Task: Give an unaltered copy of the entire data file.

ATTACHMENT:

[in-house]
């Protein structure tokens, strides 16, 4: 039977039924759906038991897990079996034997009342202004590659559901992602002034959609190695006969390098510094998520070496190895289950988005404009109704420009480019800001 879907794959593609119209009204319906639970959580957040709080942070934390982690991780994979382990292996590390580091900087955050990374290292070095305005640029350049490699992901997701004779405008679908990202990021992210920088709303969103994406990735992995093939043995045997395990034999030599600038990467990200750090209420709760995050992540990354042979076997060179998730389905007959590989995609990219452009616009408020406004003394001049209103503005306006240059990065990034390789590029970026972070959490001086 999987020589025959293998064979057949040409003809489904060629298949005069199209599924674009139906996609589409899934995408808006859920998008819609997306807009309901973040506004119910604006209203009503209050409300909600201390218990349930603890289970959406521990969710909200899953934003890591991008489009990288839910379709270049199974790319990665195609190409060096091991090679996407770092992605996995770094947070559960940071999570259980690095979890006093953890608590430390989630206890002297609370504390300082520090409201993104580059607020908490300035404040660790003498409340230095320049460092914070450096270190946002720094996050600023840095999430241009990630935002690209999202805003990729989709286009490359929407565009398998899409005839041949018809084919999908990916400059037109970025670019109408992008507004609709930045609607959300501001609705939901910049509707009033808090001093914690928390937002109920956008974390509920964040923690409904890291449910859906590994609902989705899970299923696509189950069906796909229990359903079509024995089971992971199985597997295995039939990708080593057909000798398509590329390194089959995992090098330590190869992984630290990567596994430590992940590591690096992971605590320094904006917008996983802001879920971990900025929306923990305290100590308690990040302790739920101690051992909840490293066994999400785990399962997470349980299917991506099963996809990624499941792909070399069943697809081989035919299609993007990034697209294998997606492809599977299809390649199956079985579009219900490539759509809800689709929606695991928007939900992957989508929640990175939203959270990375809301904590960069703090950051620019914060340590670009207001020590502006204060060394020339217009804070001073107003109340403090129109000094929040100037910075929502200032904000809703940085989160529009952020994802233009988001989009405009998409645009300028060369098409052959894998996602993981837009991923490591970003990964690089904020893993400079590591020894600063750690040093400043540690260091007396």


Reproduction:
[in-house]
């Protein structure tokens, strides 16, 4: 039977039924759906038991897990079996034997009342202004590659559901992602002034959609190695006969390098510094998520070496190895289950988005404009109704420009480019800001 879907794959593609119209009204319906639970959580957040709080942070934390982690991780994979382990292996590390580091900087955050990374290292070095305005640029350049490699992901997701004779405008679908990202990021992210920088709303969103994406990735992995093939043995045997395990034999030599600038990467990200750090209420709760995050992540990354042979076997060179998730389905007959590989995609990219452009616009408020406004003394001049209103503005306006240059990065990034390789590029970026972070959490001086 999987020589025959293998064979057949040409003809489904060629298949005069199209599924674009139906996609589409899934995408808006859920998008819609997306807009309901973040506004119910604006209203009503209050409300909600201390218990349930603890289970959406521990969710909200899953934003890591991008489009990288839910379709270049199974790319990665195609190409060096091991090679996407770092992605996995770094947070559960940071999570259980690095979890006093953890608590430390989630206890002297609370504390300082520090409201993104580059607020908490300035404040660790003498409340230095320049460092914070450096270190946002720094996050600023840095999430241009990630935002690209999202805003990729989709286009490359929407565009398998899409005839041949018809084919999908990916400059037109970025670019109408992008507004609709930045609607959300501001609705939901910049509707009033808090001093914690928390937002109920956008974390509920964040923690409904890291449910859906590994609902989705899970299923696509189950069906796909229990359903079509024995089971992971199985597997295995039939990708080593057909000798398509590329390194089959995992090098330590190869992984630290990567596994430590992940590591690096992971605590320094904006917008996983802001879920971990900025929306923990305290100590308690990040302790739920101690051992909840490293066994999400785990399962997470349980299917991506099963996809990624499941792909070399069943697809081989035919299609993007990034697209294998997606492809599977299809390649199956079985579009219900490539759509809800689709929606695991928007939900992957989508929640990175939203959270990375809301904590960069703090950051620019914060340590670009207001020590502006204060060394020339217009804070001073107003109340403090129109000094929040100037910075929502200032904000809703940085989160529009952020994802233009988001989009405009998409645009300028060369098409052959894998996602993981837009991923490591970003990964690089904020893993400079590591020894600063750690040093400043540690260091007396």